Pour water slowly into the pot. Using a wooden spoon, deglaze the pot of any cooked-on bits.
Return tenderloin to the cooker and place atop the fennel, apple, and onion slices.
Seal cooker and set pressure cooking time for zero minutes (or lowest time setting available).
After cooking time completes, hit cancel. Do not allow cooker to “keep warm.” Allow pressure to drop on its own one minute and then vent.
Open cooker, remove meat to a plate, and pour cooking liquid into a heavy duty blender (I use a Vitamix) to purée.* Return liquid to pot, and hit sauté.
While liquid reduces, allow tenderloin to rest. Tent with foil to keep warm. After the cooking liquid boils down to desired thickness, turn off cooker and add butter. Salt and pepper sauce to taste. Slice the tenderloin and serve drizzled with the sauce.
Browned tenderloins cook quickly.
Whisk in butter right before serving.
Serve with sauce and side dishes of your choice.
*For a chunkier sauce, mash the cooked apple, fennel, and onion mixture with a potato masher.
Butternut squash has vitamin A, vitamin C and beta-carotene . It is a good source of vitamin B6, potassium, manganese, and magnesium. I realize butternut squash is healthful, but it was a hard sell to my family. I finally developed a recipe even they will eat. I know by putting a southwest spin on a dish, my family will eat almost anything. Including my newest recipe, Southwestern Butternut Squash Soup. Enjoy!
Ingredients: • 1½ pounds butternut squash, peeled, seeded, and cut into equal size chunks • 1 Tbsp. safflower oil (or spray generously with Pam®) • ½ cup onion, sliced • ¼ cup sweet pepper, chopped (I used an orange pepper to preserve that lovely orange color) • 1 tsp. Kosher salt or pink Himalayan salt • 1 Tbsp. Chili seasoning mix (I use Bloemer’s brand) • 1 quart vegetable stock (or chicken stock) • 1 Tbsp. lime or lemon juice • (optional) Cilantro for garnish • (optional) sour cream for garnish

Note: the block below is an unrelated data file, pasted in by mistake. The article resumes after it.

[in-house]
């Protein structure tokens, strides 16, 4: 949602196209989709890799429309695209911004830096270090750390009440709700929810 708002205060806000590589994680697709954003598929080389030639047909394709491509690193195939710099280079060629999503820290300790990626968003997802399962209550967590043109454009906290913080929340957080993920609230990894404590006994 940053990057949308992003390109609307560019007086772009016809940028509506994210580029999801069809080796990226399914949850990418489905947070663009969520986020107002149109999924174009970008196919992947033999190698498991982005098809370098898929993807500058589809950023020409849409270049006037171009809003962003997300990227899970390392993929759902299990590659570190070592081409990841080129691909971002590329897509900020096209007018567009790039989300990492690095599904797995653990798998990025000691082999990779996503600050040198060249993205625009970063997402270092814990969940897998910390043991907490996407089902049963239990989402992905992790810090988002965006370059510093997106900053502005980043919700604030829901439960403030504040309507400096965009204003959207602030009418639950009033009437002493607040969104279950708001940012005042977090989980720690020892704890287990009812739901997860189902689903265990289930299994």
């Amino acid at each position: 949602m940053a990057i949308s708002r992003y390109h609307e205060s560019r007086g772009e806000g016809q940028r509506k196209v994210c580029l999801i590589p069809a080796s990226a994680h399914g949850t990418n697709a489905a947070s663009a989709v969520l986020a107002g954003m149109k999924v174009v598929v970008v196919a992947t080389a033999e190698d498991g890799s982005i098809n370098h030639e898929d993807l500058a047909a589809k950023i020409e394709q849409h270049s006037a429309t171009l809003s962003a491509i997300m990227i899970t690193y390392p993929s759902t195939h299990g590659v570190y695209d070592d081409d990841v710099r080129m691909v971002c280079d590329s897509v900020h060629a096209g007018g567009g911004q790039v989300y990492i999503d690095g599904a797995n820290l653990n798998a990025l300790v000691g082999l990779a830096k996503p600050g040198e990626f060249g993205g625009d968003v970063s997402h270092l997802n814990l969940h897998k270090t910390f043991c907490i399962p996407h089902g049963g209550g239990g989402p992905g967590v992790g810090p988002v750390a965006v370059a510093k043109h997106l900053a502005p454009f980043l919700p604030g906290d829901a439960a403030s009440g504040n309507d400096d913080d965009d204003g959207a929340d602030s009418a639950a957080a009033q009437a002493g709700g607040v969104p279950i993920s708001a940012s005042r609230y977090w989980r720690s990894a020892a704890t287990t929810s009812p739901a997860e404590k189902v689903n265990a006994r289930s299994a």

Directions: 1. Heat the oil in the bottom of a 4 quart pot. 2. Add onions and peppers. Cook for 1 minute over medium heat. 3. Add squash to the pot. Salt. 4. Reduce heat to low, cover, and steam until squash is fork-tender* (approximately 30 minutes) 5. Remove from heat. Stir in half of the stock and deglaze the pan with a wooden spoon or spatula. 6. Ladle the squash into a Vitamix (or food processor). Puree until smooth. Don’t overfill container. If necessary, process in batches. 7. Return squash puree to the pot, add the chili seasoning mix1, and stir. 8. Return the pot to medium heat and add the remaining stock. Cook until heated through, stirring occasionally to combine. For a thicker soup, simmer until soup reduces. 9. Remove pot from heat. Stir in the lime juice and serve with a sour cream and cilantro garnish with tortilla chips on the side.